How To Avoid Stressing About Your Studies

Tuesday, June 09

By Tori Wilde

Thousands of students are fearing how the pandemic will affect their studies, and here is what you can do to ease the stress.

Let’s be honest here: the COVID-19 outbreak really screwed with a lot of students, especially those hoping to start college or university in the fall. I am one of those students; I was hoping to fix up a few of my grades during exam season, but all my exams have been cancelled due to the virus. This has caused my stress levels to SKYROCKET over these past few months. Although the schooling systems differ greatly between countries, I’m sure all students can agree that they are worrying over their grades because of the events of 2020.

As a student in the UK, I was meant to sit my A-Levels (final exams) over the course of May and June. A few of my grades needed bumped up and polished off, and the exam season was the perfect chance for me to do so. However, my school shut down halfway through March, and the government announced that our grades would be based on previously completed work and exams. This has caused me to panic quite a lot, and I’m not the only one – all my friends are equally worried about their grades. However, I have worked together with my friends to put together a small list that aims to help all of us in these tough times and ease the worries of uncertainty that come with entering university. I hope this will be just as useful to you as it was to me.


1. Avoid excessively checking your emails.

I must admit I am guilty of doing this. I once checked my school inbox twenty times in a span of two hours! However, this is a very unhealthy habit. Not only does it cause you to worry more, but you subconsciously brace yourself for receiving bad news – which means that every email you get, you fear will contain a rejection letter or disappointing information. Instead of obsessing over your inbox, you should try to find ways to distract yourself from the need for more information. Even something as simple as making some tea and sticking on your favorite show (The Mandalorian, anyone?) will help you relax.

2. Remove sources of school-related anxiety from your environment.

That pile of work you still have sitting unfinished on your desk? Get rid of it. Same goes for uni information packs or old textbooks. If you cannot throw something away, just put it into a safe storage space until you can complete or return it. At this point in the year it’s very unlikely you will even have to do any work, so having a constant reminder of your stress is only adding to your list of worries. Clearing your desk of school materials is also clearing your mind of it; nobody wants to be constantly reminded of that one English assignment they swore to the teacher that they would turn in the next day.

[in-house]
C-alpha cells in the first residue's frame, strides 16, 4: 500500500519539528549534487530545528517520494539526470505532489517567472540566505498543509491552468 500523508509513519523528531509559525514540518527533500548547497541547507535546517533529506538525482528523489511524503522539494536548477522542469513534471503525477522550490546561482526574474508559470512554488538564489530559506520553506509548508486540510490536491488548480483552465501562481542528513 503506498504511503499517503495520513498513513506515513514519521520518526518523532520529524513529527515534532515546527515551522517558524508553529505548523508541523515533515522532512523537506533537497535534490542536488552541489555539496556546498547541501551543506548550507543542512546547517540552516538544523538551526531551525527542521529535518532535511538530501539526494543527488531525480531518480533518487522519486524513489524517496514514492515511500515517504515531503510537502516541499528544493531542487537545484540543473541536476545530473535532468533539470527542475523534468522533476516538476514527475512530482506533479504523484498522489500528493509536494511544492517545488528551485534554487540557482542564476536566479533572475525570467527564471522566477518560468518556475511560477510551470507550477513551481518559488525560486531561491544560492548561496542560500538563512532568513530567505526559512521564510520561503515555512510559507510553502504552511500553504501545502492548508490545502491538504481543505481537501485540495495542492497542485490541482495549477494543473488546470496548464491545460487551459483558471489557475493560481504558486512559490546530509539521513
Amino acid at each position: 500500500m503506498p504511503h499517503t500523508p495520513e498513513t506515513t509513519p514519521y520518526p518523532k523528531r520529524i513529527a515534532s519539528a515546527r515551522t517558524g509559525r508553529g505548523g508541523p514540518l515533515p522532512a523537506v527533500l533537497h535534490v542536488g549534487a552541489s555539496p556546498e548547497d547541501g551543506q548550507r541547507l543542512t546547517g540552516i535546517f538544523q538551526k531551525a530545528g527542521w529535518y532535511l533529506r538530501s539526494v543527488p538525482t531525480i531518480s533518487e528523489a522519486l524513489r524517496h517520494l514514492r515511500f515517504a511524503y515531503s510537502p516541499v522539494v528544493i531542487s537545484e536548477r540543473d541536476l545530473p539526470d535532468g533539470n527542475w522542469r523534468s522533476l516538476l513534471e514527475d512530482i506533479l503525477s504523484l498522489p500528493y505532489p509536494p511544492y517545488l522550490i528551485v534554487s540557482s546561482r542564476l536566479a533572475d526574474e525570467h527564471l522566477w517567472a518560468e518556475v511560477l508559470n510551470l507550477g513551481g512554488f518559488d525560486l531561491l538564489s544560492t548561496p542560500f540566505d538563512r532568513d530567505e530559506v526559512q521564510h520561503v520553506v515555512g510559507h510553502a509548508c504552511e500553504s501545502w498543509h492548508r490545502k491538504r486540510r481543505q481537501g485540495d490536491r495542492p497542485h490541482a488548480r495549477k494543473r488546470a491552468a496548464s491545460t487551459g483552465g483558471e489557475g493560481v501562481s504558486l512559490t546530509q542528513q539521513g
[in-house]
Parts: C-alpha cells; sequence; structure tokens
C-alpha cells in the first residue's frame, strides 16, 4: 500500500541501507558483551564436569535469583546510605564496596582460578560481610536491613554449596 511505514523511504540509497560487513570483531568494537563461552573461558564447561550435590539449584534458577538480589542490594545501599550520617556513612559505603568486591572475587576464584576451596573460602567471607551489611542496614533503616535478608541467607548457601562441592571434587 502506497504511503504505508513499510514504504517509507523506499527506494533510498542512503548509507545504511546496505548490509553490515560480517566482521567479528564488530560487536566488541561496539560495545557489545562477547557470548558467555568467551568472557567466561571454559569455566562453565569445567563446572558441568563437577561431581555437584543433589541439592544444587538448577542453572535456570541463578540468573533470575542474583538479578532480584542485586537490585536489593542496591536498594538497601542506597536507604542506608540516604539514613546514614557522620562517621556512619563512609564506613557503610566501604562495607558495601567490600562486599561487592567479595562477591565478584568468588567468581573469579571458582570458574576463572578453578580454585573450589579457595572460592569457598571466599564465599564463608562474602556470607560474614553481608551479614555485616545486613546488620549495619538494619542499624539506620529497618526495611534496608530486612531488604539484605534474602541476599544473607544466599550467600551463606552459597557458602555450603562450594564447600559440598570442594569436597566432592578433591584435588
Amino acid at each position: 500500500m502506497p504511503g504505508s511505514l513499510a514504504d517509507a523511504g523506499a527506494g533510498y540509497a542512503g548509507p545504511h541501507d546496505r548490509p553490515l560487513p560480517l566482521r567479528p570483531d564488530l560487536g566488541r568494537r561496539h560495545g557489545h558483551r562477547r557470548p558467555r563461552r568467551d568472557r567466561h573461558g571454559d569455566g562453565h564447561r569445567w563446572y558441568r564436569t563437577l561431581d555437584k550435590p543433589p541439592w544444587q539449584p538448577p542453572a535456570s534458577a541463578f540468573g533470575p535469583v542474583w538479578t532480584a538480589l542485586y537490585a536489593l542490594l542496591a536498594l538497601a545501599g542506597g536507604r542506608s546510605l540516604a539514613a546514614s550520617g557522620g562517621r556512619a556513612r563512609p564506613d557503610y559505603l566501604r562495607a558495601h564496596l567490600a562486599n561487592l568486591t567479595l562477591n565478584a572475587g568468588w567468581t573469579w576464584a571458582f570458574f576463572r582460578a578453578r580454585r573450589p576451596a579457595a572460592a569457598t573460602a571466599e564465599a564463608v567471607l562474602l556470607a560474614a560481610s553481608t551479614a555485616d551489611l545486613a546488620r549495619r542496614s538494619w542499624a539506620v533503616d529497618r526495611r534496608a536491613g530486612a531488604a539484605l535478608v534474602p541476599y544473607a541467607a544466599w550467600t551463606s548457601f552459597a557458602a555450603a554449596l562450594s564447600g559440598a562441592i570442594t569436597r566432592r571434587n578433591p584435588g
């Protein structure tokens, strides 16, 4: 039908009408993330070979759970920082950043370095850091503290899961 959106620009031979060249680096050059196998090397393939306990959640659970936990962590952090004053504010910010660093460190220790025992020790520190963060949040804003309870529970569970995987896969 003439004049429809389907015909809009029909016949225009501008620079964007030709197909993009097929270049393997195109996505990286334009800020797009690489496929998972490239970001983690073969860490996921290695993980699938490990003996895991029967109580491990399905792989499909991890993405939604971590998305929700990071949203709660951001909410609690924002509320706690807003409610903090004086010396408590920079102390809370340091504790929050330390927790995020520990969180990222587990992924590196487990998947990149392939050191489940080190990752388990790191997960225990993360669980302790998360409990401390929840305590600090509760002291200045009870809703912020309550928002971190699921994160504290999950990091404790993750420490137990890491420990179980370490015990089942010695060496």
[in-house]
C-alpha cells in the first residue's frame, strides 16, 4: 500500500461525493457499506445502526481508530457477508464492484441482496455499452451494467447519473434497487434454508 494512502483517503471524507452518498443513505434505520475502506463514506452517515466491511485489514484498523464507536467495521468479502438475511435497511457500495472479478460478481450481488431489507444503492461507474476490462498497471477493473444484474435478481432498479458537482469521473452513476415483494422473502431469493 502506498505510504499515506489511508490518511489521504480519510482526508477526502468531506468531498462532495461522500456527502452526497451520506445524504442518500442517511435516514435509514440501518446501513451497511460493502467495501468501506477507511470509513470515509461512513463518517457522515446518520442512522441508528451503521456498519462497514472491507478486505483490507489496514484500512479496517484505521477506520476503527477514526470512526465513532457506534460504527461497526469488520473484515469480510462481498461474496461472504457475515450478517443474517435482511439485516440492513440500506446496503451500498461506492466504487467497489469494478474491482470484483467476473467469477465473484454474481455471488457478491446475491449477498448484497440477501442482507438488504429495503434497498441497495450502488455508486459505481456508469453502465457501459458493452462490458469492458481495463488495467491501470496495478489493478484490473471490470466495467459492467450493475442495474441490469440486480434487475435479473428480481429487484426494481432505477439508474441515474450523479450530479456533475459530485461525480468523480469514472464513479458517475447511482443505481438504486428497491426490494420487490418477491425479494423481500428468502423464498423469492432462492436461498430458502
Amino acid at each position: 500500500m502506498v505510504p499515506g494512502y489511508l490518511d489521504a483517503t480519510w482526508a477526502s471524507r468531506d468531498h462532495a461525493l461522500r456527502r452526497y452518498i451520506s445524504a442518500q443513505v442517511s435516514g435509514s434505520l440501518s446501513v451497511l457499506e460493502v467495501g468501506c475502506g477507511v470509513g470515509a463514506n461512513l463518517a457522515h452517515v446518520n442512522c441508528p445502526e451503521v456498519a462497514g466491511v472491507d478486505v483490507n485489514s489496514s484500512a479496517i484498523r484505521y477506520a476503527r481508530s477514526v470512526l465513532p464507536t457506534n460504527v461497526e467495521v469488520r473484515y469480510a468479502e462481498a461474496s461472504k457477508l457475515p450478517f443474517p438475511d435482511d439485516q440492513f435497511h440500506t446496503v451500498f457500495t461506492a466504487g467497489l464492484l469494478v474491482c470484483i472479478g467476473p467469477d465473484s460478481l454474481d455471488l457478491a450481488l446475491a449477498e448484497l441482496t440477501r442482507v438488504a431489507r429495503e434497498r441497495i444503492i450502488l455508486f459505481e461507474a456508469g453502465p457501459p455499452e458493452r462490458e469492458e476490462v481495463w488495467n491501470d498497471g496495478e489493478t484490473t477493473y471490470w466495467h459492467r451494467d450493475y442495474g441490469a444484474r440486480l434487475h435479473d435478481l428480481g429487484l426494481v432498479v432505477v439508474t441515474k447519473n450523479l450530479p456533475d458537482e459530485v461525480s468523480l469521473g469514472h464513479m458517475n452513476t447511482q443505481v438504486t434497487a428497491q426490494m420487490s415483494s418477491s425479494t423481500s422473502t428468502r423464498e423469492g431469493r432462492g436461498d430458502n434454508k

3. Spend time doing your favorite hobbies.

Playing video games (especially JJBA: Eyes of Heaven) is probably one of my preferred things to do, and it really does ease my mind. It helps your brain recognize that instead of needlessly worrying, you should do something that you actually like doing instead.  As well as this, it is important to cultivate your hobbies as they make who you are as a person, so no matter how seemingly insignificant your hobby is, just get on with it!

4. Read up on something you’re passionate about.

While this, in my mind, relates to marine biology, you can educate yourself on just about anything you’re interested in – from your future university course to real-world issues happening currently. This is actually a trick I use to appease my need for learning; despite not having any schoolwork to do, I still satisfy myself by learning about something I’d like to do in the future. This can also help make you more confident about your future studies, as you can enter university knowing that you have already gathered a significant amount of information about whatever it is you will be studying.

5. Stay well-fed and hydrated!

I know what you’re thinking – another guide just recycling the old ‘eat well stay well mantra’, but it is actually important. The thing is, I won’t tell you to stuff yourself with so much healthy food that you feel like you’re going to burst. What I will tell you is to eat and drink what makes you feel good! With the constant stress on your mind, you can find yourself not having much of an appetite and just eating whatever you find around the house, even if it’s foods you don’t actually enjoy. You will feel SO much better if instead of doing that, you buy a pint of ice cream or order a pizza and some coke. Trust me. You deserve it.

I really hope you find these tricks useful and uplifting. I wish all the students here the best of luck in their studies, and remember: no matter what happens, take time to relax and declutter your mind from the current events, because stressing about something you are not in control of is very counterproductive. And if you’re searching for a new show to watch, I really do suggest The Mandalorian. The bucket-head himself will have you very invested in the story, trust me.

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